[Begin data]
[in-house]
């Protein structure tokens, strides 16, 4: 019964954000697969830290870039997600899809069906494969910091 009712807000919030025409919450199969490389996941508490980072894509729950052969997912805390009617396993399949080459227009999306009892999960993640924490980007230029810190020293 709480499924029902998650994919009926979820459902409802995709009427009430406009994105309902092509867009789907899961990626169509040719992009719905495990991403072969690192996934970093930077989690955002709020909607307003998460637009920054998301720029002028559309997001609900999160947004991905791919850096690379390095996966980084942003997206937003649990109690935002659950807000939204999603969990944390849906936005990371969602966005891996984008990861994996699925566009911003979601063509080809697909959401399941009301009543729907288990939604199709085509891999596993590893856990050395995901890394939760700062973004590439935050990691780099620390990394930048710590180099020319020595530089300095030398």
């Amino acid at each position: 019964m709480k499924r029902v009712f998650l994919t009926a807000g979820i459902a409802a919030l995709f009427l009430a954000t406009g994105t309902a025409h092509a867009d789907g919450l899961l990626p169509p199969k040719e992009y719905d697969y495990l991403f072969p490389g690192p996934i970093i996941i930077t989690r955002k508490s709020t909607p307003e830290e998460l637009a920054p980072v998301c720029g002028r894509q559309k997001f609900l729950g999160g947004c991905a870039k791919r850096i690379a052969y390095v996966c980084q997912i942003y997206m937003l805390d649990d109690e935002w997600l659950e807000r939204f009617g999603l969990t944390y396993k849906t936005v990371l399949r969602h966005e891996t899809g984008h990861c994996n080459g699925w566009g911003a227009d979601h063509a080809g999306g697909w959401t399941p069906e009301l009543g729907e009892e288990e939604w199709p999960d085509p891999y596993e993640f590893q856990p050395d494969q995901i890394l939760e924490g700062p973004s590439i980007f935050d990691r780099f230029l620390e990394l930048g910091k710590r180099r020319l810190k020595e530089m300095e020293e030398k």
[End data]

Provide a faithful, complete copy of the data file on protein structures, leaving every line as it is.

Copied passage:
[in-house]
């Protein structure tokens, strides 16, 4: 019964954000697969830290870039997600899809069906494969910091 009712807000919030025409919450199969490389996941508490980072894509729950052969997912805390009617396993399949080459227009999306009892999960993640924490980007230029810190020293 709480499924029902998650994919009926979820459902409802995709009427009430406009994105309902092509867009789907899961990626169509040719992009719905495990991403072969690192996934970093930077989690955002709020909607307003998460637009920054998301720029002028559309997001609900999160947004991905791919850096690379390095996966980084942003997206937003649990109690935002659950807000939204999603969990944390849906936005990371969602966005891996984008990861994996699925566009911003979601063509080809697909959401399941009301009543729907288990939604199709085509891999596993590893856990050395995901890394939760700062973004590439935050990691780099620390990394930048710590180099020319020595530089300095030398």
């Amino acid at each position: 019964m709480k499924r029902v009712f998650l994919t009926a807000g979820i459902a409802a919030l995709f009427l009430a954000t406009g994105t309902a025409h092509a867009d789907g919450l899961l990626p169509p199969k040719e992009y719905d697969y495990l991403f072969p490389g690192p996934i970093i996941i930077t989690r955002k508490s709020t909607p307003e830290e998460l637009a920054p980072v998301c720029g002028r894509q559309k997001f609900l729950g999160g947004c991905a870039k791919r850096i690379a052969y390095v996966c980084q997912i942003y997206m937003l805390d649990d109690e935002w997600l659950e807000r939204f009617g999603l969990t944390y396993k849906t936005v990371l399949r969602h966005e891996t899809g984008h990861c994996n080459g699925w566009g911003a227009d979601h063509a080809g999306g697909w959401t399941p069906e009301l009543g729907e009892e288990e939604w199709p999960d085509p891999y596993e993640f590893q856990p050395d494969q995901i890394l939760e924490g700062p973004s590439i980007f935050d990691r780099f230029l620390e990394l930048g910091k710590r180099r020319l810190k020595e530089m300095e020293e030398k």